Finally, Twitter sentiment’s value as an investment tool will vary indirectly with its popularity. The more predictive Twitter sentiment proves to be, the more investors will use it. And the more people act on Twitter sentiment algorithms (plural, there are already competitors and if it appears to help some—more will jump in), the faster the market will discount them. Whatever advantage the tool initially provided will disappear.

Ultimately, gauging sentiment is an incredibly difficult nut to crack. Aggregate social systems like the stock market or economy are among the most complex systems in existence. If we can’t forecast the weather more than ten days out—how can we expect to predict millions of irrational brains playing off one another?

Maybe future AIs and supercomputers will accomplish more than is imaginable today. Until then—at most, Twitter and other social network data should be combined with other rigorous analysis before pulling the trigger on a trade.

Image Credit (top to bottom): Andreas Eldh, Manuel Bahamondez, David Paul Ohmer



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  • dobermanmacleod says:

    There is a certain irony that an article about Twitter giving stock tips would give you a stock tip of the century. There is a mega-trend now occurring that you ought to be aware of, which could make you rich (I have no vested interest financially, but the urge to inform you):



    LENR is going to emerge onto the market this year. Leonardo, Defkalion, or Brillouin seem like the best candidates.

  • jauker says:

    The correlation of sentiment analysis of twitter predicting stock market moves, also has been shown to exist with the blogger platform live journal (http://comp.social.gatech.edu/papers/icwsm10.worry.gilbert.pdf).

    It has been suggested by some that this is because social mood is reflected in both tweets and stock indexes. Several books have been written on this topic and this hypothesis has been around since at least the late seventies. This hypothesis is referred to as “Socionomics” and there is a lot of interesting implications and exciting research in this area. According to the Socionomic hypothesis social mood not only influences social media and equity prices, but also other social events ranging from wars, to epidemics, to elections, to fashion just to name a few.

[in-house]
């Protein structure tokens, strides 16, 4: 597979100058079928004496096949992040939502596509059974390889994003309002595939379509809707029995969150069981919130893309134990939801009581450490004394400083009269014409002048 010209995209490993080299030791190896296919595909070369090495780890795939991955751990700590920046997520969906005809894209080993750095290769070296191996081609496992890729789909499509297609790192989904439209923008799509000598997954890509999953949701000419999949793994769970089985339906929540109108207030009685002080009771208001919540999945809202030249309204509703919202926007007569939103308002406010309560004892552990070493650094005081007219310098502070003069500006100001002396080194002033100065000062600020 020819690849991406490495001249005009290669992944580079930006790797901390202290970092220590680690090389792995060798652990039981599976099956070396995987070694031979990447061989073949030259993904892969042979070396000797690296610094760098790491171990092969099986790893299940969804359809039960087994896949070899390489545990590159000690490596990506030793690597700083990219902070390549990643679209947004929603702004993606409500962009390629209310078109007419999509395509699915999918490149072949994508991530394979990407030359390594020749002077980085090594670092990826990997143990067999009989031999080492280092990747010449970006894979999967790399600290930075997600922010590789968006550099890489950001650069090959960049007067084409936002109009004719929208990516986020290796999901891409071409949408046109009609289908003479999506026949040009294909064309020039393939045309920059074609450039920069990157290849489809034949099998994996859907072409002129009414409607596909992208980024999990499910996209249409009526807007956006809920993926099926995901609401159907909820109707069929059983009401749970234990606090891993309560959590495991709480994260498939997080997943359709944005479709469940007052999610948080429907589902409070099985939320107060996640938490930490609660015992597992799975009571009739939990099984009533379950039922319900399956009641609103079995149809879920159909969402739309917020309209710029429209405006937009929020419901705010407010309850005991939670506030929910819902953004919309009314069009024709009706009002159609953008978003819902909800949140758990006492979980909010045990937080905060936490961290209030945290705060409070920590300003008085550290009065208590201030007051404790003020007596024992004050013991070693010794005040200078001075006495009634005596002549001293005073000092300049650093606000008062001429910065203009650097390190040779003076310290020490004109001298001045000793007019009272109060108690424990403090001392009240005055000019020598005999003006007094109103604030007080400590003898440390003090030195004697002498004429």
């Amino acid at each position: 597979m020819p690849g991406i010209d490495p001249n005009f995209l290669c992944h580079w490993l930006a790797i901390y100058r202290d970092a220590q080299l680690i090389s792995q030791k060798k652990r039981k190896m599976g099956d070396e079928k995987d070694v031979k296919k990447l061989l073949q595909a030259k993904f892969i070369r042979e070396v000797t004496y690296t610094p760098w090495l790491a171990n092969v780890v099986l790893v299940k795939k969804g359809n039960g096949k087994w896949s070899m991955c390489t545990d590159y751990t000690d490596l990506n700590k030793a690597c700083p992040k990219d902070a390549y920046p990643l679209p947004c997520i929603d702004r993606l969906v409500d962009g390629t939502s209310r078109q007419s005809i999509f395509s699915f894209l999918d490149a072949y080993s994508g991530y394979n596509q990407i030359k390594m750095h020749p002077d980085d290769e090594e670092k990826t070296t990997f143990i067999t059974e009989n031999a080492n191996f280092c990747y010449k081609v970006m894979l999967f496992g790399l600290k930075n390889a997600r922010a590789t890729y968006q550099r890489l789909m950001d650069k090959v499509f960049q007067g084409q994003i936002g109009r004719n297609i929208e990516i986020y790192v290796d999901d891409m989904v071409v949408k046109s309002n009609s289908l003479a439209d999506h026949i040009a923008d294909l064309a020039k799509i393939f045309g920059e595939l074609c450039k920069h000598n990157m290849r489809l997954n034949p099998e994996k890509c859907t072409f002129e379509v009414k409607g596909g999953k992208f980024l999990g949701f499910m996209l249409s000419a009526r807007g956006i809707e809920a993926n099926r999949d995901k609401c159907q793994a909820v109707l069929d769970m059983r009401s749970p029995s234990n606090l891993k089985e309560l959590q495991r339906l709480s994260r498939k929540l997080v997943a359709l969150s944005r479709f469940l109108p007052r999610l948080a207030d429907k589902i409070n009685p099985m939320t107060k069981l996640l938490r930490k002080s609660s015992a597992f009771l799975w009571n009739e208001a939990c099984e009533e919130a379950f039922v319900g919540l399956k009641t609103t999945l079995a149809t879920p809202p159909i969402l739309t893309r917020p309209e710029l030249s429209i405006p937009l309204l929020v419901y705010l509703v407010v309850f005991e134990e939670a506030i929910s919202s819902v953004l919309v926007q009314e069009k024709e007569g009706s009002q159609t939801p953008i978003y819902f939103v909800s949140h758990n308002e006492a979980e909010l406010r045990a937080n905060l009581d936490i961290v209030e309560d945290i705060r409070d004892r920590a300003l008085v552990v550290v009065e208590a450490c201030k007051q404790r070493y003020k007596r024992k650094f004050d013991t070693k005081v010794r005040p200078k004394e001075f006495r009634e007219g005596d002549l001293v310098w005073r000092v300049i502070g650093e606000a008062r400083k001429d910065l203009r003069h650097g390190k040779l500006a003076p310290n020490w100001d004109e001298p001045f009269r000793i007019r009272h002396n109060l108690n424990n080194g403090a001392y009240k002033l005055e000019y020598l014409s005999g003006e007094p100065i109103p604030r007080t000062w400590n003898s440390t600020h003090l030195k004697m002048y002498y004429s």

This hypothesis is still way outside of mainstream finance, but the hypothesis is growing in popularity. Some of the assertions put out by the Socionomic Institute seem outlandishly speculative, but recently there have been some compelling developments. If you have any questions feel free to ask me because I’ve spent an unhealthy amount of time reading about this topic.

  • senti-men-t says:

    Removed from whether it works or not; it is very much in the interest of any trading provider for the sentiment to be inaccurate… to employ sentiment in the context of a trading platform means either one of a few things – that sentiment is occasionally correct, purely by chance – or that sentiment is indeed accurately able to predict market movement, ultimately resulting in the provider losing more money than they make – or that the sentiment is falsified in an attempt to persuade users to bet in the wrong direction (though this would mean that somehow market movement could be predicted, which is cannot, and is the very reason why sentiment is carries absolutely no substance).